A new resort and water park planned for the Glendale entertainment district can help anchor economic development and keep West Valley residents spending time and money closer to home, city officials and developers said.
Officials said Crystal Lagoons Island Resort, scheduled to open in two years, is expected to draw Arizonans and tourists to an area that includes professional football and hockey stadiums, an outdoor outlet mall and the restaurants and shops of the Westgate Entertainment District.
Glendale officials said the development is part of a continuing move to keep residents shopping, eating and playing in the West Valley.
West Valley cities have long competed for business with counterparts in Tempe and Scottsdale, which have high-end resorts, upscale malls, entertainment districts and a slew of restaurants and other businesses.
The resort will replace an IKEA that had been planned near Loop 101 and Bethany Home Road, City Manager Kevin Phelps said. The Danish furniture maker has packed parking lots at its only Arizona store in Tempe, and West Valley residents were disappointed when it pulled out of the deal.
City officials positioned the resort deal as a better one for the Glendale entertainment district.
Brian Friedman, the city’s economic development director, called Crystal Lagoons a “game changer” for Glendale, which has been trying to become “the premier sports entertainment district” in Arizona for nearly 25 years.
“This project, particularly, is the bow on top of everything,” he said. It “unequivocally sets us apart in the nation and in our area.”
Friedman said the resort contributes to the West Valley’s mission of slowly ticking off one by one “all of the experiential things that the West Valley had to travel to the East Valley to have.”
The resort will open just as Super Bowl LVII comes to Glendale in February 2023, the third to be played at the home of the NFL Cardinals.
It’s part of a trend toward “experiential retail,’’ Glendale officials said, adding they wanted to protect the land for commercial development after IKEA canceled plans for a store there in 2018.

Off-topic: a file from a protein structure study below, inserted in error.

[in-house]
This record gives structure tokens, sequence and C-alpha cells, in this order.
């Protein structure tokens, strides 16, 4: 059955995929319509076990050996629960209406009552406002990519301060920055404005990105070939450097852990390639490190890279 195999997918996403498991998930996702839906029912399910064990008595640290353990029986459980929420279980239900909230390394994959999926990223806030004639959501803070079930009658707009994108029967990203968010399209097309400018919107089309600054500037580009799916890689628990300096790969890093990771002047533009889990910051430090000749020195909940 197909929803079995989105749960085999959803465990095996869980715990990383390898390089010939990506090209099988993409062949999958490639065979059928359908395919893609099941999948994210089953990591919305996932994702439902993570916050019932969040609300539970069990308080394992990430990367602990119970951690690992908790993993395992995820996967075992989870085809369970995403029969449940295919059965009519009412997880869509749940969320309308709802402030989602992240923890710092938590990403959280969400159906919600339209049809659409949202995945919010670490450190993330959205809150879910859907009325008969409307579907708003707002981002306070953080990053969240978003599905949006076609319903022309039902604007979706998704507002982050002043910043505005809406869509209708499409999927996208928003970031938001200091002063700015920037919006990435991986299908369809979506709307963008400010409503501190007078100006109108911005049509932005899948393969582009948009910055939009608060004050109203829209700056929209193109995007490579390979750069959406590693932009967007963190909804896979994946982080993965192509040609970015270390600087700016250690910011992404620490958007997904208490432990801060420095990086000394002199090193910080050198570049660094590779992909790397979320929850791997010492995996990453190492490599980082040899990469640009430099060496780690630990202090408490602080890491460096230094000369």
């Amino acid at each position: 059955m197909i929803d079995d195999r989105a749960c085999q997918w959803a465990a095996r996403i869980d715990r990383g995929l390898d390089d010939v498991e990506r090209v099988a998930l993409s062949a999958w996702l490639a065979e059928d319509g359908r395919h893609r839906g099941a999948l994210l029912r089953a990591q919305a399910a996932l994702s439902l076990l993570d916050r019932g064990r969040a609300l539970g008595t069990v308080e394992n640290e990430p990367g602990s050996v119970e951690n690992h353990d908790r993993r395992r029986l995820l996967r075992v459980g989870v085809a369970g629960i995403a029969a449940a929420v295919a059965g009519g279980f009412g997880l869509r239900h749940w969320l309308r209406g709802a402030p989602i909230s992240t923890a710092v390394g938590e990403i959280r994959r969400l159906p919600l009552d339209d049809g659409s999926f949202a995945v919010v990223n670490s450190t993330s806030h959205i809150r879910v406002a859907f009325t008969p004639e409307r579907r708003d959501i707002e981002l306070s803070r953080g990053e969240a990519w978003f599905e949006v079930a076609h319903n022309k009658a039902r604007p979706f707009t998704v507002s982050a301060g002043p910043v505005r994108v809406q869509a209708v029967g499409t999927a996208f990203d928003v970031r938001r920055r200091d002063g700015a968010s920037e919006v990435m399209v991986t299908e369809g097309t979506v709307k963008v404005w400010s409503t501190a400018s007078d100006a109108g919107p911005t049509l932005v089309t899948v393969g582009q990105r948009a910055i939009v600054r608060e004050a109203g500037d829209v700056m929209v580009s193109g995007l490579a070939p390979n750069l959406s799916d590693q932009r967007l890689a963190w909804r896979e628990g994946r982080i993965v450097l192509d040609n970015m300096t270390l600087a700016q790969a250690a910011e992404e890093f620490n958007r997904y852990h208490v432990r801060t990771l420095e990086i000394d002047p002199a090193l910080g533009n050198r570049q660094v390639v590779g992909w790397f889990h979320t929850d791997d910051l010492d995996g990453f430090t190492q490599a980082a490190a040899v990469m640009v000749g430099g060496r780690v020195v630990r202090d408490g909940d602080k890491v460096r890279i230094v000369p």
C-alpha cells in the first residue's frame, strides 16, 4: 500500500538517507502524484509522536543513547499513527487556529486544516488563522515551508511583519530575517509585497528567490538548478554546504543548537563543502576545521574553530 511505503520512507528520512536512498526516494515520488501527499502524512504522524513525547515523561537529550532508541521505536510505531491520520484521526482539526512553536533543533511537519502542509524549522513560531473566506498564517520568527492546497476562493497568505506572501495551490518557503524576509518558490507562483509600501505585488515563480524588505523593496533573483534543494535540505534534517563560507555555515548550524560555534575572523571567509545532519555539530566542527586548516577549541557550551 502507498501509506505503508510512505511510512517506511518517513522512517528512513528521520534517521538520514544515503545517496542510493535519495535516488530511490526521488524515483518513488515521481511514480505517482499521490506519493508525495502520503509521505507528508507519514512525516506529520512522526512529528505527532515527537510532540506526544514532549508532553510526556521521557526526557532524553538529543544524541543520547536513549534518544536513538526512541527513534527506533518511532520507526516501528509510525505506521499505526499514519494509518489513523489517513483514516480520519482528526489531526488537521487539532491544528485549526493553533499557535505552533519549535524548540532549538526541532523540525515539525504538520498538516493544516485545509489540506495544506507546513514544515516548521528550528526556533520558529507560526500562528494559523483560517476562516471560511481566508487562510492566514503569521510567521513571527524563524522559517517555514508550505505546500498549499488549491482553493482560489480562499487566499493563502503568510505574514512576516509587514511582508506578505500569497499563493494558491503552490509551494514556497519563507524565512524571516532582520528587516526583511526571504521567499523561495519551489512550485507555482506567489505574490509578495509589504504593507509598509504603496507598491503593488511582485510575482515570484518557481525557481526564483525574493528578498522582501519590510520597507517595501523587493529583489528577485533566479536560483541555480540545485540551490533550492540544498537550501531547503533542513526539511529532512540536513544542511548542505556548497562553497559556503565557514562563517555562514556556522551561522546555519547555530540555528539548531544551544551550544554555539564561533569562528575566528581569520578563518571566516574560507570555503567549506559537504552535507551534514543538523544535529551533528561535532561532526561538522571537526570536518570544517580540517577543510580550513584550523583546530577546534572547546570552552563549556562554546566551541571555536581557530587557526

Friedman said the city has spent years “protecting that freeway frontage and making sure it absolutely did not go to single-family housing.”
Instead, officials turned to experiential retail, which – unlike most brick and mortar malls – provides entertainment, Phelps said.
At Dave & Buster’s, for example, it’s not about “just going there to get a hamburger. You go there and take in other experiences,” such as arcade games and bowling, he said.
The resort, designed around an 11-acre turquoise lagoon with sandy beaches, will be open to the public for a fee, Phelps said. The resort will feature three hotels, a laser light show at night and a bar that elevates guests 135 feet into the air and back again.
The lagoon, he said, will use about the same amount of water as a typical golf course.
Glendale also is touting job creation, saying the resort will provide about 1,800 jobs, according to a news release.
The City Council last month granted Crystal Lagoons a Government Property Lease Excise Tax, which means Glendale will have possession of the property for 25 years and the company will lease it without having to pay property tax.
It isn’t clear what percentage of the construction jobs will be top positions or those at minimum wage levels, Friedman said, adding that the resort will bring more jobs than IKEA’s estimated 300 permanent jobs.
Glendale’s entertainment district launched in 2003 with the opening of the home of the NHL’s Arizona Coyotes, now known as Gila River Arena. The Cardinals stadium opened in 2006, followed a few months later by the Westgate Entertainment District.
The football stadium, now called State Farm Stadium, hosted Super Bowls XLII in 2008 and XLIX in 2015. The last game generated $719 million in total economic impact for the Phoenix area, according to the W.P. Carey School of Business at Arizona State University.
Tanger Outlets opened in November 2012, followed by the Desert Diamond Casino and Top Golf in the area along Loop 101 south of Bell Road.
Sintra Hoffman, the president and chief executive officer of Westmarc, a business advocacy coalition, said the resort will shine a national spotlight on the West Valley, and she hopes it becomes a magnet for other businesses.
“I think it will be a national attraction for larger companies and headquarters that would like to move their office operation to Arizona,” Hoffman said.
It will allow “folks to come in here, have a good time, spend money locally and increase our sales tax revenue,” Hoffman said.
Story by Sierra Poore, Cronkite News